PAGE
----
Can Tom Hiddleston bring his iconic trickster god, Loki, successfully to the small screen?
We usually wait till the end of the article to reveal our verdict, but there’s no being coy about Marvel’s Loki:
I didn’t just like Loki after one episode, I loved it. Let’s dive in.
Episode One: Glorious Purpose.
Loki, the God of Mischief, steps out of his brother’s shadow to embark on an adventure that takes place after the events of “Avengers: Endgame.” Making his escape with the tesseract, Loki (Tom Hiddleston) runs afoul of the Time Variance Authority for altering the timeline. Sentenced to deletion, he is instead recruited by a sympathetic detective from the TVA, Mobius (Owen Wilson).
The first episode did so many things that immediately hooked me into the show:
Creating a Compelling Identity for Loki.
I’m not even that big a fan of Loki the character. He could be a lot of fun, or an annoying prat with an inferiority complex, depending on who was writing him. The movies he featured in were very early in the MCU, when the quality of the product was hit or miss, and Marvel was positively dreadful at creating menacing or interesting baddies. It took quite a few movies of being overshadowed before the studio finally figured out his hook: his love/hate relationship with his family, especially Thor.
The series leans way into these character traits. Hiddleston goes through a highlight reel of Loki’s best character beats (helped by an actual highlight reel of Loki’s best MCU appearances courtesy of the TVA.) He’s by turns sly, bumbling, vainglorious, apoplectic, and even menacing. He’s also heartbroken when he sees how his plans actually turn out for his family (he doesn’t know anything post 2012 in this timeline, so no dead Odin, Frigga, etc.)
The series gives you all of what you’d expect from the MCU’s Loki, building him up before blowing his ego apart. Now we get to see what kind of person the God of Mischief will remake himself into after having seen the horrific results of his mischief.
Giving Him the Perfect Foils.
The cast of characters playing off Hiddleston is fantastic. The obvious foil is Wilson’s Mobius, a laconic and sarcastic veteran who knows just what buttons to push to get the reaction he needs out of the mercurial Loki. It’s a role right in Wilson’s wheelhouse, and he cranks the pitch right out of the park. He’s funny and irreverent, but also carries that trademark air of barely restrained sadness. It makes Mobius feel like he has earnest sympathy for Loki, despite his calumny.
Beyond Mobius, the rest of the TVA allows Loki to show off his best (or worst) traits. Wunmi Mosaku plays a tough-as-nails “Variant Hunter” who apprehends Loki, utterly humiliating him in the process, a la the Hulk in Avengers. Unlike the Hulk, Loki turns the tables on the rivalry to great effect, and I’d assume they become frenemies as the series goes on, kind of like his eventual relationship to Thor. Eugene Cordero plays an office drone in the TVA who is non-neurotypical. His literal-mindedness completely implodes Loki’s attempts to trick or beguile him. The rest of the cast is stacked with characters who are comic book deep-dives, so I can’t wait to see how much of that gets used.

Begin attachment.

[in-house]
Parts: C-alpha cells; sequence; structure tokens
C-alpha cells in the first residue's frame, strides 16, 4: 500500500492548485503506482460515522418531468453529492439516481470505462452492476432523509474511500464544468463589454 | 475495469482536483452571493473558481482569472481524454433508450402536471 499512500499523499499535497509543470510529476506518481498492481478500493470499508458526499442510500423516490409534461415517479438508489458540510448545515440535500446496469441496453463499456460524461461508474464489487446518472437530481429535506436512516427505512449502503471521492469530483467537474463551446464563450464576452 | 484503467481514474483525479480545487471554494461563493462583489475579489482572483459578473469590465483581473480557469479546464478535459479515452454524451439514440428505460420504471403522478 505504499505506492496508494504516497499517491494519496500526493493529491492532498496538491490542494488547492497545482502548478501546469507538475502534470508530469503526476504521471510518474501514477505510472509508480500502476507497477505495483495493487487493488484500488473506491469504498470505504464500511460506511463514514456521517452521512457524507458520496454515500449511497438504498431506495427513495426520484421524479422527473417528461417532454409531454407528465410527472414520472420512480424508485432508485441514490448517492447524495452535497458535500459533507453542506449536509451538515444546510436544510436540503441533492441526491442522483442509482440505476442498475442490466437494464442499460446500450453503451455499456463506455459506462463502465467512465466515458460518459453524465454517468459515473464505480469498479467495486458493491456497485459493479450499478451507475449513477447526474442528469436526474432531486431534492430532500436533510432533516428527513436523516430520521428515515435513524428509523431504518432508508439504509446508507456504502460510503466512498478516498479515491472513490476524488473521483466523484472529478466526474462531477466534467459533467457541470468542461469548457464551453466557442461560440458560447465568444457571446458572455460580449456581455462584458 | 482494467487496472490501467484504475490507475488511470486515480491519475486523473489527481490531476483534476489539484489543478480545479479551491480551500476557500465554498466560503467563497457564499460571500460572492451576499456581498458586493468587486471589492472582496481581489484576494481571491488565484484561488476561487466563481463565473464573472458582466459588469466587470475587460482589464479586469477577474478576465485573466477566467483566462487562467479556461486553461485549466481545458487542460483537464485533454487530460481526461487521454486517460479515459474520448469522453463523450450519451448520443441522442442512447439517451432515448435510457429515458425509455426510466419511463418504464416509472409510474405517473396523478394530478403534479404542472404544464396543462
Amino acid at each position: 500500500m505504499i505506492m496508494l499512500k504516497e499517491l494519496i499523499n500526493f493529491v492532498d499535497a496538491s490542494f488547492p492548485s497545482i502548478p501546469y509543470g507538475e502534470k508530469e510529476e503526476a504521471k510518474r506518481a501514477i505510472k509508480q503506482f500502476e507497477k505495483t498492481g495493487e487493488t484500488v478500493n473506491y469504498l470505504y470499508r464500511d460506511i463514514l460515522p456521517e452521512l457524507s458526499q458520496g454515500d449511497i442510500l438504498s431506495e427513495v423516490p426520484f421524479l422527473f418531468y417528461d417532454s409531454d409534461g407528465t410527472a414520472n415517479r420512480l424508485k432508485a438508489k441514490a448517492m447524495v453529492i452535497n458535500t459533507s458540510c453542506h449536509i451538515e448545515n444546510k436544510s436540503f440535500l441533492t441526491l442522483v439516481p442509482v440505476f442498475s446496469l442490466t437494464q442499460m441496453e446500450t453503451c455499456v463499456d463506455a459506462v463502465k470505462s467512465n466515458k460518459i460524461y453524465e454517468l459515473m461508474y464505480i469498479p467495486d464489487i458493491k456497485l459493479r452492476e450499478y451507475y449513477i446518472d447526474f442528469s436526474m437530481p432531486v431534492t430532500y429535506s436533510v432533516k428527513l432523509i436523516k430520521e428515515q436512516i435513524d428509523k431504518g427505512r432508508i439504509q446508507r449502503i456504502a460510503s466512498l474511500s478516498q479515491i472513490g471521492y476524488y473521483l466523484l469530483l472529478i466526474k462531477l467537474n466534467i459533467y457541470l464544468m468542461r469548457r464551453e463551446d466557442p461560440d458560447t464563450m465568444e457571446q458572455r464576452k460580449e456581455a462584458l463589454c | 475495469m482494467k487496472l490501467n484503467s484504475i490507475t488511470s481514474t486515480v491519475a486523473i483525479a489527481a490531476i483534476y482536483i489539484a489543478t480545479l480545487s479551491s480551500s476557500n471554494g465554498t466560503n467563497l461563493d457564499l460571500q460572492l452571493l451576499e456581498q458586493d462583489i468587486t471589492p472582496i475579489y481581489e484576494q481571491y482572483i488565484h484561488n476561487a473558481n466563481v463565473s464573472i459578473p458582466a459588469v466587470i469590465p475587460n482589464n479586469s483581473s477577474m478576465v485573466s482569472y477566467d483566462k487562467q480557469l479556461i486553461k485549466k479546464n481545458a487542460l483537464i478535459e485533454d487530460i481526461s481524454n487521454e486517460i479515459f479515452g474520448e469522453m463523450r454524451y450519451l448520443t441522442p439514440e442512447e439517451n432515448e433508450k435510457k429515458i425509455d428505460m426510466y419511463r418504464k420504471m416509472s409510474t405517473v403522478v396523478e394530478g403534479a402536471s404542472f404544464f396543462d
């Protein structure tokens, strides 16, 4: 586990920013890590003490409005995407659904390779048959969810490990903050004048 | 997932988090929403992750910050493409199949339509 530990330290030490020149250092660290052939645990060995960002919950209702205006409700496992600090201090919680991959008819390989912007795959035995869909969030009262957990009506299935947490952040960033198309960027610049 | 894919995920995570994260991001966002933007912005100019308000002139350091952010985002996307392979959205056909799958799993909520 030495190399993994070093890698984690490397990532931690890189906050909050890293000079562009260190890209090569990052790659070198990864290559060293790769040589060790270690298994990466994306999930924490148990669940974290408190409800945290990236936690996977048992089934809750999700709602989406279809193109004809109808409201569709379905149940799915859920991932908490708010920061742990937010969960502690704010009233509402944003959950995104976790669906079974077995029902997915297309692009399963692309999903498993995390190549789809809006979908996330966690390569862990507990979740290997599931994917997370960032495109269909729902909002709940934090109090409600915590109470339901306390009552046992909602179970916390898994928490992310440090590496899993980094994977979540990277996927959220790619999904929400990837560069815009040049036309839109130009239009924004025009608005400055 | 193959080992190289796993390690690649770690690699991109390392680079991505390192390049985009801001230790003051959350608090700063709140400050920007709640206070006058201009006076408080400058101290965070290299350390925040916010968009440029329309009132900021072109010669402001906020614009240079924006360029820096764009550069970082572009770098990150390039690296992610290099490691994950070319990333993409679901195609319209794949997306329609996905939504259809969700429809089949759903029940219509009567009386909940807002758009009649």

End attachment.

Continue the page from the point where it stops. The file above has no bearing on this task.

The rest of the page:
Action, Mystery, Danger.
I think director Kate Herron must have been a fan of DuckTales growing up, since this one episode basically hits all of the theme song‘s suggestions. Solve a mystery or re-write history? Literally the plot of the series. Race cars, lasers, aeroplanes? I might not have seen the race car, but the others all check out!
In just one crackerjack of an episode, we get full exposition, a compelling mystery, action, adventure, tragedy, comedy, you name it. It never drags, and while it is fast paced, it never winds up a feeling muddled.
Binge or Purge?: Loki.
I was worried that just one episode would not be enough material to make a decision. Turns out I wasn’t even halfway through the episode before I knew I am locked in to watch the heck out of the series. The characters are great, the story is engaging, and it has already demonstrated that it can deftly pull off a lot of looks. You don’t need to be Loki fanboy to enjoy what Disney is serving up with Loki.
Verdict: No, Really, binge the heck out of this. Even though it comes out one episode a week. So, I guess, just watch it religiously then?